Objective: Our community partner, the Family Support Institute (FSI) of British Columbia, sought to have some of their programs evaluated. Across Canada, there are few organizations like FSI that offer peer-based support to caregivers and families of persons with diverse abilities. There is a need to better understand peer support and how it can be effectively delivered.
Our community partner had not previously evaluated their programs with an outside partner and were seeking to identify opportunities for improvement. At the same time, we were interested in learning more about the family support program and how it functions so that other organizations, professionals, families, and communities could learn from FSI’s experience as a well-established community-based organization supporting families of persons with diverse needs.
Actions: We developed a plan to identify specific components of FSI’s organization to evaluate and explored different approaches to answering FSI’s questions about their program. We also explored opportunities to leverage outcomes of this evaluation to inform the broader community about how an organization like FSI works to support families.
We engaged in discussions around what components of the organization should be evaluated and identified research questions to answer. The components of FSI’s organization that we evaluated included their Family Support Program (a peer support network for families), www.findsupportbc.ca and their training activities for staff, volunteers, and community members.
We created a survey and invited caregivers and family members involved with FSI’s Family Support Program to share their perspectives, invited members of the Family Support Program to participate in in-depth interviews to describe their experience in providing and receiving peer support, created feedback surveys for www.findsupportbc.ca and for training activities, analyzed survey data and initial interviews and shared our findings with FSI, documented our findings in research reports, submitted publications to peer reviewed journals, and in posters and presentations at conferences, and are now in the process of scheduling focus groups aimed at identifying needs of resource parents and staff coordinators within the Family Support Program.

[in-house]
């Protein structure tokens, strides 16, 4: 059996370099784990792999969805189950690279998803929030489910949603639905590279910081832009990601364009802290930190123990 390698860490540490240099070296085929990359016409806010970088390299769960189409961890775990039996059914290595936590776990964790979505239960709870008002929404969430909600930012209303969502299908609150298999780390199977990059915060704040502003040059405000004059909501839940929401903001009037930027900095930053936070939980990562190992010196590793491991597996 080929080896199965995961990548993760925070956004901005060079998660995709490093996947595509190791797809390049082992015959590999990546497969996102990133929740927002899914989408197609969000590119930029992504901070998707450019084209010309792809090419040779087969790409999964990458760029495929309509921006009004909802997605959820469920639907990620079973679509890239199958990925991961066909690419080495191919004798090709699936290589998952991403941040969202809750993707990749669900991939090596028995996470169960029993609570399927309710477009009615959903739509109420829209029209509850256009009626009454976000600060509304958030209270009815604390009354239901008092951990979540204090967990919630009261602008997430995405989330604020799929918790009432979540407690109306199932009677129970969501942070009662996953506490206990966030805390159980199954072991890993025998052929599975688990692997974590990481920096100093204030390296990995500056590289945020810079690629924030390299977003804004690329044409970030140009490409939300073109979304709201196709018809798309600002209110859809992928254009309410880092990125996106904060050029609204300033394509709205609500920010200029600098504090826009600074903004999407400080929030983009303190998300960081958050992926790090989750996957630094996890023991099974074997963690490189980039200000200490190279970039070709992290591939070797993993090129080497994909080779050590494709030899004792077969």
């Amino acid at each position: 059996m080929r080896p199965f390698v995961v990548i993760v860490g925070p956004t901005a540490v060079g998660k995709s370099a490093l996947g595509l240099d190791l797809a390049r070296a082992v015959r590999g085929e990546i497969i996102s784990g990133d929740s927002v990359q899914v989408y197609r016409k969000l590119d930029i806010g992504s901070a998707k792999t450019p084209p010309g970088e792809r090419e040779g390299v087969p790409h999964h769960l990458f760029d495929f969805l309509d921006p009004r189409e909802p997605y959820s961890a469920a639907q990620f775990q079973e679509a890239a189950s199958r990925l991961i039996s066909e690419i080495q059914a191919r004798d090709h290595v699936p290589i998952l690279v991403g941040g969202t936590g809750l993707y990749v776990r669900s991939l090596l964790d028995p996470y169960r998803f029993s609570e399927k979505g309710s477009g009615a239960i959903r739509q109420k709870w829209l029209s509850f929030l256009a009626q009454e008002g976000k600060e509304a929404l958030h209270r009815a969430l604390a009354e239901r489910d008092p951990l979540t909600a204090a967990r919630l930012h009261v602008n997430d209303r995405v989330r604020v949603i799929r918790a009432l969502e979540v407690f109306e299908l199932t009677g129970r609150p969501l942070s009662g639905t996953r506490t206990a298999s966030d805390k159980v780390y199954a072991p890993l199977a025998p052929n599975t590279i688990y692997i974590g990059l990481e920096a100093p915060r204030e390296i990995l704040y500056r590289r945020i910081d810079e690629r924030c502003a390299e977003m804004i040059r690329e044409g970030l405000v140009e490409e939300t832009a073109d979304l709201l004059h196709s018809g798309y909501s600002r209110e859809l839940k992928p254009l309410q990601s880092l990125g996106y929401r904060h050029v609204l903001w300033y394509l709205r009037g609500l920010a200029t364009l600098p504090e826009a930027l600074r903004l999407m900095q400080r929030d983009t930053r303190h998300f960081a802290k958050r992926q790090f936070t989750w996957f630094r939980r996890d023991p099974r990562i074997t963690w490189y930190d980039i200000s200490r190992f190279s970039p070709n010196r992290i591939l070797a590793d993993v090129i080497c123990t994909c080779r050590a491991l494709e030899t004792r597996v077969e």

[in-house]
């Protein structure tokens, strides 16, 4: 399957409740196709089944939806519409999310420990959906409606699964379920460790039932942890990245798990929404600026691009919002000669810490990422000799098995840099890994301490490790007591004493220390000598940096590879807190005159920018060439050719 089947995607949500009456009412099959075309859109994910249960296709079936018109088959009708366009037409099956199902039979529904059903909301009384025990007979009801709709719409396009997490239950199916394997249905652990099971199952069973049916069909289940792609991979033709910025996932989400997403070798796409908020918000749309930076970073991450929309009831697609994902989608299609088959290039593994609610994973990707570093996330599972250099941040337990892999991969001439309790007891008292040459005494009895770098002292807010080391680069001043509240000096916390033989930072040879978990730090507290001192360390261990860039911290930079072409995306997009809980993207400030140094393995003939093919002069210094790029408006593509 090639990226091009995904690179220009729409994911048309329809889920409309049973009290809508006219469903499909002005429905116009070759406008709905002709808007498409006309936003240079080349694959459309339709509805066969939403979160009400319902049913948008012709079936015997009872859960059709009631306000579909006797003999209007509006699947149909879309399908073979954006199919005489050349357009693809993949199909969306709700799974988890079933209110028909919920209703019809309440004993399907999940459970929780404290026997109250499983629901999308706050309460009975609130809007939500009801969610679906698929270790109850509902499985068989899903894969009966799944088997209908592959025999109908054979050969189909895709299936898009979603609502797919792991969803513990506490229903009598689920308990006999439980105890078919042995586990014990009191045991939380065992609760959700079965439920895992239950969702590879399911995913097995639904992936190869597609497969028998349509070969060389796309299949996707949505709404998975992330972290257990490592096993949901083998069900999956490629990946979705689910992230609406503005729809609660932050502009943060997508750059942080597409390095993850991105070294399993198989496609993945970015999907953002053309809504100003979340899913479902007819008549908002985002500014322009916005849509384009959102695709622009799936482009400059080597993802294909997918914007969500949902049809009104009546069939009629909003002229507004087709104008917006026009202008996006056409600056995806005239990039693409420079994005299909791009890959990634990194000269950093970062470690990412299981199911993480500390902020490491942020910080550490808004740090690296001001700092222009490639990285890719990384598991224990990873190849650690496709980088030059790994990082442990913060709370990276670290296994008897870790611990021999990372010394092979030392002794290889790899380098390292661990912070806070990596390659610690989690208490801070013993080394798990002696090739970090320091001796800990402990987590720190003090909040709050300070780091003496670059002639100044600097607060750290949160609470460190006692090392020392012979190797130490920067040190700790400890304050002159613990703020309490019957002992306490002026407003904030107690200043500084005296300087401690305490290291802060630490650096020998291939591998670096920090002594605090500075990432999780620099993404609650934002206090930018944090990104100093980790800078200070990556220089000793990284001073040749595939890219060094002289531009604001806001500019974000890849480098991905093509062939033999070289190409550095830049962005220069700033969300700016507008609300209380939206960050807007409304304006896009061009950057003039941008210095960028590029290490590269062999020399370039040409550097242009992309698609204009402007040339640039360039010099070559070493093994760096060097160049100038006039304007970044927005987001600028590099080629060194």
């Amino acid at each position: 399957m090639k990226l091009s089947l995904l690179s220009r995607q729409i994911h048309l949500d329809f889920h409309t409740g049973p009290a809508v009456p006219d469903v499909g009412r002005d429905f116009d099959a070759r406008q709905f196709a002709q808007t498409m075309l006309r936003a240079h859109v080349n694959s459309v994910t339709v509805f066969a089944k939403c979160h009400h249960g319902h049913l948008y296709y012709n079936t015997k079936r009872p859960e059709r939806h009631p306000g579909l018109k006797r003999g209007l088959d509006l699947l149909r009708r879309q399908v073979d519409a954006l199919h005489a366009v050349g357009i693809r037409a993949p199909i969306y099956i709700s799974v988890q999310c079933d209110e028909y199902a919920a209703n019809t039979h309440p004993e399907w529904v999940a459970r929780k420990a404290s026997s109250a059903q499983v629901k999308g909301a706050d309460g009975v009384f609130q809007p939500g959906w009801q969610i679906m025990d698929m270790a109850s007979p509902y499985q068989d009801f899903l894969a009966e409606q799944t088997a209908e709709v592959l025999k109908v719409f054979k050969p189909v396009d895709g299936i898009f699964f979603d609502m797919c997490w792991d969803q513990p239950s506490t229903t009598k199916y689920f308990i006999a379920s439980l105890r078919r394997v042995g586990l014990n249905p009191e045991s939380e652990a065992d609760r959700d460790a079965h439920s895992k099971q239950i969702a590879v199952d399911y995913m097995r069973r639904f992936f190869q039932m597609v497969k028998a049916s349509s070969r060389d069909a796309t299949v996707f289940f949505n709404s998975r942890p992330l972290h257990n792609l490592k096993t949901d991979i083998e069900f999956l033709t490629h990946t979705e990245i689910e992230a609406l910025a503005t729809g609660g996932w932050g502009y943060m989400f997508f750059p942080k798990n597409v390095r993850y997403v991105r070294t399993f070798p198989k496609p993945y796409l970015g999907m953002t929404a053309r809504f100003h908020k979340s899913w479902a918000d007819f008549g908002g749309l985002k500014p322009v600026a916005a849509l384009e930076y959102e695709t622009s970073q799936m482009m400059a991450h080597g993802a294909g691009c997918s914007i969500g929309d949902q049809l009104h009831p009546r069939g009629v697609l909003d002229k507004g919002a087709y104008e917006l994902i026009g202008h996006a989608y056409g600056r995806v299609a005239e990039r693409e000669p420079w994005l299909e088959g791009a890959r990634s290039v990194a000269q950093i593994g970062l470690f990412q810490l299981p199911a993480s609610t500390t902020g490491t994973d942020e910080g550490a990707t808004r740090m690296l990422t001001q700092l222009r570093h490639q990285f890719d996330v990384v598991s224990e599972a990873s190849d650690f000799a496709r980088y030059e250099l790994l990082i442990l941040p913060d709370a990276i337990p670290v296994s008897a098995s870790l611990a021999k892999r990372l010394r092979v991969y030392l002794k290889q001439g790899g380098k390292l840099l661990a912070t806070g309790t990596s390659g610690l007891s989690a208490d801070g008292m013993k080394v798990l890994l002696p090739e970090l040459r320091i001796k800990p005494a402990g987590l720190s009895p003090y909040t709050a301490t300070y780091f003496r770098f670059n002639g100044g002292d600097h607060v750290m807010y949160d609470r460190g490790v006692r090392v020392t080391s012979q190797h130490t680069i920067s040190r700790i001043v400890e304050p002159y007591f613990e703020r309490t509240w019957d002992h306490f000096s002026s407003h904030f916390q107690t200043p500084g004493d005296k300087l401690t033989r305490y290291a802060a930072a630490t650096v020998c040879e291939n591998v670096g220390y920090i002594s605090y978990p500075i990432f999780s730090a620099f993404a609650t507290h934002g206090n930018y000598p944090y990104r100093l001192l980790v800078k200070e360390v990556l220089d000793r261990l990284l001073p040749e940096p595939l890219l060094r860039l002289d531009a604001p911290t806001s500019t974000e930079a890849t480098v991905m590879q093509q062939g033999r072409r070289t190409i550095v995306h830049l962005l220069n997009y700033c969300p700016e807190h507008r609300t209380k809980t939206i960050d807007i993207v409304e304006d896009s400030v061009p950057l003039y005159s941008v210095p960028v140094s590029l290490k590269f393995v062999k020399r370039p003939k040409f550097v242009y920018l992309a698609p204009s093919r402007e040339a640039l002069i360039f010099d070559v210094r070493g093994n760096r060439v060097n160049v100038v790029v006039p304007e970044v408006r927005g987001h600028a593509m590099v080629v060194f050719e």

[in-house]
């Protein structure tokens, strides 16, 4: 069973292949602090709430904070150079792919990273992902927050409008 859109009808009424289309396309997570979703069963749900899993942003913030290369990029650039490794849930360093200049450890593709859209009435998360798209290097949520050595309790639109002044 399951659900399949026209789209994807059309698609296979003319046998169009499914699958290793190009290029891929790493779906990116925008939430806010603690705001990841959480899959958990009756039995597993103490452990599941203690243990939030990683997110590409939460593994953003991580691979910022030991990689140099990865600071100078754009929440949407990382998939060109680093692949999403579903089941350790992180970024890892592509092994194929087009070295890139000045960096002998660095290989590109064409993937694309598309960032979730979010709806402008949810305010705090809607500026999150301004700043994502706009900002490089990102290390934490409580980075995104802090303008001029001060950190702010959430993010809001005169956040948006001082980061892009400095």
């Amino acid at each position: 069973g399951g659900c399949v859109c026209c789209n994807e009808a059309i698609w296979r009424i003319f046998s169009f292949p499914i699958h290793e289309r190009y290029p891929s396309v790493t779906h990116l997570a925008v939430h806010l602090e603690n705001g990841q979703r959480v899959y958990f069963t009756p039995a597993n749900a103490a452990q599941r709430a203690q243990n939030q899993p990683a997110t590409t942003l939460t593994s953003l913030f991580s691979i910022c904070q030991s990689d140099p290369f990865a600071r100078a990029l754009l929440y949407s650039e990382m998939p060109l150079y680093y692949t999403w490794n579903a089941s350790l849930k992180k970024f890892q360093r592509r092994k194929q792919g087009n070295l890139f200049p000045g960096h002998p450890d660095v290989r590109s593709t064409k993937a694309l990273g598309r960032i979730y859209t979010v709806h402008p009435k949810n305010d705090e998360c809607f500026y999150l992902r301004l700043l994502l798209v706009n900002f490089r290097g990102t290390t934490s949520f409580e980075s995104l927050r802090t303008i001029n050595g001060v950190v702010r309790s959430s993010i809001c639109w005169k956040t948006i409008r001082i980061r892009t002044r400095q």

Our project has taken place in the context of the pandemic, so adjustments are constantly being made to ensure we are gathering the data that is most relevant to FSI and the families they support. Regular communication with partners, flexibility, and making use of technology (e.g., Zoom) have been and will continue to be essential to the success of this project.
Outcomes: We analysed survey data and initial interviews and shared our findings with FSI. We also documented our findings in research reports, submitted publications to peer reviewed journals, and in posters and presentations at conferences. Our work has increased FSI’s capacity to evaluate their training events, increased visibility of their organization’s work, and our ongoing evaluation of the experience of members of their peer support network will continue to inform the delivery of the support they offer. An essential component of resilience is taking part in discussions about things that matter to you. Our project has created multiple opportunities for family members to share their perspectives about what they find helpful and to identify gaps in support.
We are still in the process of analysing some of our data and have plans to share the outcomes with FSI. We also intend to write articles to publish in peer-reviewed journals and present our findings at conferences in order to share this work with the research and professional community. We have scheduled focus groups with volunteers and staff coordinators to better understand their needs in the context of the Family Support Program. With increased capacity, FSI will continue to regularly evaluate their training activities through the surveys we developed together.